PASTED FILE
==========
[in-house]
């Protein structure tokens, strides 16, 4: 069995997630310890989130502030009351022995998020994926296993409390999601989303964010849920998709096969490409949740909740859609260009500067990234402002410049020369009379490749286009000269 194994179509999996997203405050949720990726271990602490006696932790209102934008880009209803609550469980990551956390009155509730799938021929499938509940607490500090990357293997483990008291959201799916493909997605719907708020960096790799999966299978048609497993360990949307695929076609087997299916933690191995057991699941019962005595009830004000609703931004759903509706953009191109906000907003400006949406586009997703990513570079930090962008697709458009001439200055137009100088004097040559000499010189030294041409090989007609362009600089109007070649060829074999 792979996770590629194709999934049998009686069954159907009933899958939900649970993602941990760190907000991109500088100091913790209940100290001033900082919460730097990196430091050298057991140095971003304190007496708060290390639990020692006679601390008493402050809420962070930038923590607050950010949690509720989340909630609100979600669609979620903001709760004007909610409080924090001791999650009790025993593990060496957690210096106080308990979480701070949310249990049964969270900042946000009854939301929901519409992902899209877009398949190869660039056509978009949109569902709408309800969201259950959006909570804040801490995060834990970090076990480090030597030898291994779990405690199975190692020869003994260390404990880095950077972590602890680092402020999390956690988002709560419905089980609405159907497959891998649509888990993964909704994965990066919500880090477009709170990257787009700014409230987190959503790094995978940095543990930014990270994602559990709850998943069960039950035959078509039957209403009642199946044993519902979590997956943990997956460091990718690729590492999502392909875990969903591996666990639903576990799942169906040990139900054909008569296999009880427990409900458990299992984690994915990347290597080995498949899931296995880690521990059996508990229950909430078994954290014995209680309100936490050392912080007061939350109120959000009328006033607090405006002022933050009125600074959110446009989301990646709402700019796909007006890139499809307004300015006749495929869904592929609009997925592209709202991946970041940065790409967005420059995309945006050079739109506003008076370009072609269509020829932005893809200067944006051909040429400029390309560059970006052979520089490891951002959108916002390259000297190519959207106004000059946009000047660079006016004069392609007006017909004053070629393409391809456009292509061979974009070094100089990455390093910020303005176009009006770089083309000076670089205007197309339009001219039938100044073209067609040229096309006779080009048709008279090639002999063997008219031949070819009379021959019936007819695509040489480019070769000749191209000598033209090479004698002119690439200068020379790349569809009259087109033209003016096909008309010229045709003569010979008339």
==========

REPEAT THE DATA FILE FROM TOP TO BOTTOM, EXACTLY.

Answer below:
[in-house]
């Protein structure tokens, strides 16, 4: 069995997630310890989130502030009351022995998020994926296993409390999601989303964010849920998709096969490409949740909740859609260009500067990234402002410049020369009379490749286009000269 194994179509999996997203405050949720990726271990602490006696932790209102934008880009209803609550469980990551956390009155509730799938021929499938509940607490500090990357293997483990008291959201799916493909997605719907708020960096790799999966299978048609497993360990949307695929076609087997299916933690191995057991699941019962005595009830004000609703931004759903509706953009191109906000907003400006949406586009997703990513570079930090962008697709458009001439200055137009100088004097040559000499010189030294041409090989007609362009600089109007070649060829074999 792979996770590629194709999934049998009686069954159907009933899958939900649970993602941990760190907000991109500088100091913790209940100290001033900082919460730097990196430091050298057991140095971003304190007496708060290390639990020692006679601390008493402050809420962070930038923590607050950010949690509720989340909630609100979600669609979620903001709760004007909610409080924090001791999650009790025993593990060496957690210096106080308990979480701070949310249990049964969270900042946000009854939301929901519409992902899209877009398949190869660039056509978009949109569902709408309800969201259950959006909570804040801490995060834990970090076990480090030597030898291994779990405690199975190692020869003994260390404990880095950077972590602890680092402020999390956690988002709560419905089980609405159907497959891998649509888990993964909704994965990066919500880090477009709170990257787009700014409230987190959503790094995978940095543990930014990270994602559990709850998943069960039950035959078509039957209403009642199946044993519902979590997956943990997956460091990718690729590492999502392909875990969903591996666990639903576990799942169906040990139900054909008569296999009880427990409900458990299992984690994915990347290597080995498949899931296995880690521990059996508990229950909430078994954290014995209680309100936490050392912080007061939350109120959000009328006033607090405006002022933050009125600074959110446009989301990646709402700019796909007006890139499809307004300015006749495929869904592929609009997925592209709202991946970041940065790409967005420059995309945006050079739109506003008076370009072609269509020829932005893809200067944006051909040429400029390309560059970006052979520089490891951002959108916002390259000297190519959207106004000059946009000047660079006016004069392609007006017909004053070629393409391809456009292509061979974009070094100089990455390093910020303005176009009006770089083309000076670089205007197309339009001219039938100044073209067609040229096309006779080009048709008279090639002999063997008219031949070819009379021959019936007819695509040489480019070769000749191209000598033209090479004698002119690439200068020379790349569809009259087109033209003016096909008309010229045709003569010979008339």